During the Covid isolation time all my photography and teaching jobs got canceled.. Luckily my highline training program continued. 5 students are super stoked to slackline more and get better in slacklining. The goal is to get on a highline somewhere after the isolation time.
In this weird period I got extra time to slackline. Training time I didn’t had in a while. My creativity hormone is of course still working and my teacher brain too.. So I decided to use the time to create some slackline tutorials.
Learning how to stand up: slackline mounts
Mounting a slackline is an essential skill to get to bigger and higher lines. If you can’t mount your slackline decent, any slackline above hip height becomes an obstacle. If you can mount these lines properly; everything becomes possible. So let’s invest in our mount.
My favorite way to stand up on a slackline. Go sit with one shin on the line, other foot on top of the line. Make a momentum and go sit on one foot and one shin. It’s a bit painful in the beginning, but you’ll get used to it soon.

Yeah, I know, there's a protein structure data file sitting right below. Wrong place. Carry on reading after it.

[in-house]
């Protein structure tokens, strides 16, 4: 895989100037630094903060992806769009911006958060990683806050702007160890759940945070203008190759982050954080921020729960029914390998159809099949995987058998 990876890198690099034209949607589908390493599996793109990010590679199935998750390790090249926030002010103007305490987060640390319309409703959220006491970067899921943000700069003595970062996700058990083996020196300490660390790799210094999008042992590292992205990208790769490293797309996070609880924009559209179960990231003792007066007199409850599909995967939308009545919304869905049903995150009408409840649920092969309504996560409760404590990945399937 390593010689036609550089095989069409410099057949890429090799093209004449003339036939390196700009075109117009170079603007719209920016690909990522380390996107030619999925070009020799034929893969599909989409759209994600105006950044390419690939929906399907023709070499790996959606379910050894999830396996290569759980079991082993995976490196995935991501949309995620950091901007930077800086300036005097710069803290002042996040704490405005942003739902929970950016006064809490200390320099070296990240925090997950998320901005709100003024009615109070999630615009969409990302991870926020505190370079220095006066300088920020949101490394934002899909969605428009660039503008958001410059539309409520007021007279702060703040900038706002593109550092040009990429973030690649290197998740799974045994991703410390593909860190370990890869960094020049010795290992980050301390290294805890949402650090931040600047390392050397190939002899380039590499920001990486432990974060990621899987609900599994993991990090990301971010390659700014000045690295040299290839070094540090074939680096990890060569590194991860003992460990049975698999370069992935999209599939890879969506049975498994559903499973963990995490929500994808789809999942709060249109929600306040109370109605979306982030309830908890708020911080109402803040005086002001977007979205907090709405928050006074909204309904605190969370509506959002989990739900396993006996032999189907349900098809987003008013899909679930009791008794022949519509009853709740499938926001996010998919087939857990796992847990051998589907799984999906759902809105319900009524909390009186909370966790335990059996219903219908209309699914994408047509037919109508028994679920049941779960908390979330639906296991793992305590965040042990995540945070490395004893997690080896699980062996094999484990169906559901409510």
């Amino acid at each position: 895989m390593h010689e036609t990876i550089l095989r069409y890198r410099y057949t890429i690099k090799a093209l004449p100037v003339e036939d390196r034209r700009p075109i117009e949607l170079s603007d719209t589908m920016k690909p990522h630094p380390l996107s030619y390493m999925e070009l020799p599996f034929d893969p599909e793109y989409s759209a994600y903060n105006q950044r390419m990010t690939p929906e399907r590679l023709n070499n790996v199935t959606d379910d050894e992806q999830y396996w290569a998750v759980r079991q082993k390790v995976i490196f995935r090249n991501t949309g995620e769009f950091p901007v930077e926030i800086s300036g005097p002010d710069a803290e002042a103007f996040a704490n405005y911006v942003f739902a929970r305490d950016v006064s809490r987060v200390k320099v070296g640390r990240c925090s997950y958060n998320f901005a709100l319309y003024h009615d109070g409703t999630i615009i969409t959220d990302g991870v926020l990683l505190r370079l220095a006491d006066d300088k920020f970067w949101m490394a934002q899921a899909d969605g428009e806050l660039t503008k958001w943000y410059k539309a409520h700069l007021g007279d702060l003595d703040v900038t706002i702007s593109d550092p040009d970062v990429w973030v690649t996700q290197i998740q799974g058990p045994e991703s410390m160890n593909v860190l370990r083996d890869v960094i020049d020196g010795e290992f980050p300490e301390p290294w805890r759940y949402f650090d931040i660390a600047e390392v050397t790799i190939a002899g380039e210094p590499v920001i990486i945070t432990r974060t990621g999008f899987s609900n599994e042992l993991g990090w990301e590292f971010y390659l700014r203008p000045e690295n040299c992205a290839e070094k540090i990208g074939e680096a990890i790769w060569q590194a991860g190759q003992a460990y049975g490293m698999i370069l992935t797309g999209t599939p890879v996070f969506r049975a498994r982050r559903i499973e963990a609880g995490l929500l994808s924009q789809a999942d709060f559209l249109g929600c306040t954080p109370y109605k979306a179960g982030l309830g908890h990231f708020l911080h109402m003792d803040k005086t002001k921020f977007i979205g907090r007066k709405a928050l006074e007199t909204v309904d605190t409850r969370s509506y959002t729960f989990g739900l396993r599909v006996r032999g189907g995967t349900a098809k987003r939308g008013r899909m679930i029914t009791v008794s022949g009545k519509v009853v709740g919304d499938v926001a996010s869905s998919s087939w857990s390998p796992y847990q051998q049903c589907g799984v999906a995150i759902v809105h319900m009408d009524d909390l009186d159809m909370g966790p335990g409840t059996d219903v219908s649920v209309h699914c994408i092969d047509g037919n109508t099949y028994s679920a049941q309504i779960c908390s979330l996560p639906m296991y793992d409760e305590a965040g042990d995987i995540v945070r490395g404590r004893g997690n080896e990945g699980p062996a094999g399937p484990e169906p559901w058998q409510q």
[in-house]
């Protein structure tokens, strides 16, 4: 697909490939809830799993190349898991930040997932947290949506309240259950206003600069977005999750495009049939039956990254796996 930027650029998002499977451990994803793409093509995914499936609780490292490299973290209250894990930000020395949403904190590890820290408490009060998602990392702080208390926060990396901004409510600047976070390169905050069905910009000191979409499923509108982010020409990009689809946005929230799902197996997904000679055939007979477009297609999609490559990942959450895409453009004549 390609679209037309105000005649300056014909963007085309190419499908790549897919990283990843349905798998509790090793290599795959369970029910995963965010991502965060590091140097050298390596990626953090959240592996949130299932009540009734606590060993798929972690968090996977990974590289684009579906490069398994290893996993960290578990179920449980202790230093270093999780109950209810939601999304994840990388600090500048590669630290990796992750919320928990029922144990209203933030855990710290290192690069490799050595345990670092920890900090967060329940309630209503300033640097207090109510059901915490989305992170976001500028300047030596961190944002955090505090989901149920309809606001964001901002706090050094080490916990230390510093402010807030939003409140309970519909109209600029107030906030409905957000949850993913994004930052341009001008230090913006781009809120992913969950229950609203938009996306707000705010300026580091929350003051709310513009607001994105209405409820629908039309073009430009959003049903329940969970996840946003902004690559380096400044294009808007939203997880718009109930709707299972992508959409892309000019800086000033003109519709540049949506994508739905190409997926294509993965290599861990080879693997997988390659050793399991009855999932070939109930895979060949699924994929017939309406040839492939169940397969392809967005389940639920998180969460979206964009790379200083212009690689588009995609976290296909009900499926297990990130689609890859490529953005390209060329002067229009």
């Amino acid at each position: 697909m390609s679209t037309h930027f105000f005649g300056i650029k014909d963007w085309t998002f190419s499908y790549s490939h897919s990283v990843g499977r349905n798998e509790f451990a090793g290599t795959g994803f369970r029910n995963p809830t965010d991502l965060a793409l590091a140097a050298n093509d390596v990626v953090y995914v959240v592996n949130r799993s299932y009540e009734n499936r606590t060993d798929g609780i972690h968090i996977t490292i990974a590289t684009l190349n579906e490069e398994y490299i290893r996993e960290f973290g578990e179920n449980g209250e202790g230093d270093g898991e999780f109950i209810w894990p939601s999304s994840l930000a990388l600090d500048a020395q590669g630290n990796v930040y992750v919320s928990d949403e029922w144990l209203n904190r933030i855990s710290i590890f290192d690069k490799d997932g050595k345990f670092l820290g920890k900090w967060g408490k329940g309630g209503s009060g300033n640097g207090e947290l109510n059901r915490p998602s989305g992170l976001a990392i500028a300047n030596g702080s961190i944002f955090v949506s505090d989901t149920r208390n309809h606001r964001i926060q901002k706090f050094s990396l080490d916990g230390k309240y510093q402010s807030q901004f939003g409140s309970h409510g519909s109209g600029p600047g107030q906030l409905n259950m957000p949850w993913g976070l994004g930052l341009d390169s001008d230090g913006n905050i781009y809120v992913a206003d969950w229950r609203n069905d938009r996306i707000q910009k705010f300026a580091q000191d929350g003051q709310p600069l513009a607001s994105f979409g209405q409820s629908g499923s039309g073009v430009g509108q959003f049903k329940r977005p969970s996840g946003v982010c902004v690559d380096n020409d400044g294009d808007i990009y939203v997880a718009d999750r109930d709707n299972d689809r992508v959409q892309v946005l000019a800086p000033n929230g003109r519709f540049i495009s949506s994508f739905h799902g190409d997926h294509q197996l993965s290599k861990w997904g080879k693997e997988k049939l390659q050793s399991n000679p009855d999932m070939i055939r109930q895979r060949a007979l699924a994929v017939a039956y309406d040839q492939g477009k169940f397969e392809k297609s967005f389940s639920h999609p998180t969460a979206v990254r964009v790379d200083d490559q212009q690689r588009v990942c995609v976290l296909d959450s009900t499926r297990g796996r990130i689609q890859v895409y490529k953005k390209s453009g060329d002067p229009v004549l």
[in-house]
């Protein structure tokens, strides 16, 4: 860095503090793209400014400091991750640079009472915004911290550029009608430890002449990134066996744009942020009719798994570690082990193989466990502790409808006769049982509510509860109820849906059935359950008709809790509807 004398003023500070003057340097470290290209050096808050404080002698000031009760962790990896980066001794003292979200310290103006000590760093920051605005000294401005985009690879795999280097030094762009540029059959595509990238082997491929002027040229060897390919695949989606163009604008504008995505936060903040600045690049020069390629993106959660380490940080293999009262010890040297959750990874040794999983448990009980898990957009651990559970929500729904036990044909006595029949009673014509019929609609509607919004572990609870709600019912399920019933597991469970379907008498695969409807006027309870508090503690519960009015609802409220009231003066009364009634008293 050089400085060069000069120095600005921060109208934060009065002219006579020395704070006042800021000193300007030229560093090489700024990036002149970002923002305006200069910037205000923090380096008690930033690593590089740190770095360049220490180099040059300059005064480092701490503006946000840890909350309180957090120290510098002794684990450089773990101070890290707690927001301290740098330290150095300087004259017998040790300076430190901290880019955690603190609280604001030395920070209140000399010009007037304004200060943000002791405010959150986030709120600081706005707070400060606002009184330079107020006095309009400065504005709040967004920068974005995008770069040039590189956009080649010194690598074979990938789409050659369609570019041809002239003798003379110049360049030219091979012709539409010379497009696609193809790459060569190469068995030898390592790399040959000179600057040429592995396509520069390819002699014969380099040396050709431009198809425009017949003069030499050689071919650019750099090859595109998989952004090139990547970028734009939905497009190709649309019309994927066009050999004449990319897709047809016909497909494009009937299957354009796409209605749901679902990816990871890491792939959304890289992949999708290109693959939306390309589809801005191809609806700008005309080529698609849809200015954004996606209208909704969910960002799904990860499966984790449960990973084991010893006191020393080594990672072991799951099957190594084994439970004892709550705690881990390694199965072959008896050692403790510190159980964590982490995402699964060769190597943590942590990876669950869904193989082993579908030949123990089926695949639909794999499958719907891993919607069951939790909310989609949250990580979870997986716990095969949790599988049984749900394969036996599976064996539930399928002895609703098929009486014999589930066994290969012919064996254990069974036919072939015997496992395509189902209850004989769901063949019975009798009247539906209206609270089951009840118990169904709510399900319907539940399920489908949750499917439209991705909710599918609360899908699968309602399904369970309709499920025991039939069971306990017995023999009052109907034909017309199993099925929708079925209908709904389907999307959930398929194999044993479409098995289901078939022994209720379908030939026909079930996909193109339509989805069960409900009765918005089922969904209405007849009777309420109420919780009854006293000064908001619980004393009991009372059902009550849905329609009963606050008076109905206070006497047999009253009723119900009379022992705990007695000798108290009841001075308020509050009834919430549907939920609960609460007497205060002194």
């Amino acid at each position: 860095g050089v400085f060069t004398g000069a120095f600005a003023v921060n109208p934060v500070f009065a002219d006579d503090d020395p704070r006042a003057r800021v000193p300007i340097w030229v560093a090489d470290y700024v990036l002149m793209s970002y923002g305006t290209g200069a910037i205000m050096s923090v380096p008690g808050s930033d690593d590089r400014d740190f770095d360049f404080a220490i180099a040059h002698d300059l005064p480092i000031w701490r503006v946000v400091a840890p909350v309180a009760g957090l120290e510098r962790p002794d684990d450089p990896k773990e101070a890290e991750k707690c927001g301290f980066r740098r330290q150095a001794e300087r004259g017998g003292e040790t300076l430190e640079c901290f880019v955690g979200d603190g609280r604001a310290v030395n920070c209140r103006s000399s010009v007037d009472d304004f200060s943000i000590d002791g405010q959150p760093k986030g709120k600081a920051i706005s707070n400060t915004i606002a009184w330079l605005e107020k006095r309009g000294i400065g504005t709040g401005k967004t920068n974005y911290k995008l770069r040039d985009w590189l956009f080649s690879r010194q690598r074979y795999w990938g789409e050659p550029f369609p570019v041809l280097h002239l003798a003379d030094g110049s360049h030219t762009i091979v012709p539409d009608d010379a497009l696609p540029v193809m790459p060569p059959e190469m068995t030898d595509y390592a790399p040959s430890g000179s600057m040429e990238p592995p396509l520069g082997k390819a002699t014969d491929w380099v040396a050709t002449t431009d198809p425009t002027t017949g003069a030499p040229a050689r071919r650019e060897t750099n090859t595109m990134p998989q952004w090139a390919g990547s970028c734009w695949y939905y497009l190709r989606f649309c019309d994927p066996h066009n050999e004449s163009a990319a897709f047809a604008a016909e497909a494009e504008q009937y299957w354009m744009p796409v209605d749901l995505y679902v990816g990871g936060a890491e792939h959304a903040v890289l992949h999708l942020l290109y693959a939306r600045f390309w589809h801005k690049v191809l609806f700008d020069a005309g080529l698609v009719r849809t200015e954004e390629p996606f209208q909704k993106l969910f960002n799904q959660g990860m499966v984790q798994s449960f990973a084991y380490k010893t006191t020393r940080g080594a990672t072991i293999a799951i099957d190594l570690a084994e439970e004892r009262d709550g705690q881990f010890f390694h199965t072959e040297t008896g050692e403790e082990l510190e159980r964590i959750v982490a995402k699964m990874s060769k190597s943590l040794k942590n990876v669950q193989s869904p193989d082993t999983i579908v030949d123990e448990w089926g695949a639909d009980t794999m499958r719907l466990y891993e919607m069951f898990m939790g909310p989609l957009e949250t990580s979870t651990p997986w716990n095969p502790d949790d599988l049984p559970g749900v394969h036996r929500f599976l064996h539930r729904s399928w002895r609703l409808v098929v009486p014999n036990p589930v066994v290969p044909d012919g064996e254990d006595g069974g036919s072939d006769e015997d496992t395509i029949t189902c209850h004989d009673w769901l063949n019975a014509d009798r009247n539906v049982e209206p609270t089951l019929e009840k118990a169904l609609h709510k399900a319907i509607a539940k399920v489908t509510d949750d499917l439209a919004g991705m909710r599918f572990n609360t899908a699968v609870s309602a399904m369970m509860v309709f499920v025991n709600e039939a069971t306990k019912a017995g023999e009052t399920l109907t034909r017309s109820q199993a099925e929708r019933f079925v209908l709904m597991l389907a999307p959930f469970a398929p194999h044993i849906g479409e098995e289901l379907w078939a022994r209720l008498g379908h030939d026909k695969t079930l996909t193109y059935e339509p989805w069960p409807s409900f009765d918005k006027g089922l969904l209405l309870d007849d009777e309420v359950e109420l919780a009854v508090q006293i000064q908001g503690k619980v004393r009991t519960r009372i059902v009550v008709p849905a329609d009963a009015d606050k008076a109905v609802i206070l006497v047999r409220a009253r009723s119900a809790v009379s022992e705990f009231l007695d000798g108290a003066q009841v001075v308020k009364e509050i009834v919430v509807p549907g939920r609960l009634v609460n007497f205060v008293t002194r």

The classic way to stand up on a slackline. Go sit on one foot on the line, knee fully flexed. Other leg is next to the line. Lift your leg and go stand up on two legs. I don’t like the chongo mount anymore, after serving my slackline skills for 5 years, it got me injured. No again 5 years later I can do it again, but prefer not to. Make sure your upper and lower leg of your flexed leg are in one line. Otherwise you might sprain your meniscus..
Sit start / sitmount
The sit start (or sit mount) is a very stylish way to stand up. If your hip mobility is big enough, this might be your way! Go sit on your butt on the line. Two feet on the line, create a momentum and stand up!
Training ideas #1
This video is a combination of multiple tricks that are good to practice. Bouncewalking, exposure stand, sideplank and sitting on the line. These are proper ways to up your game. All are necessities for highlining. Which one is your favorite?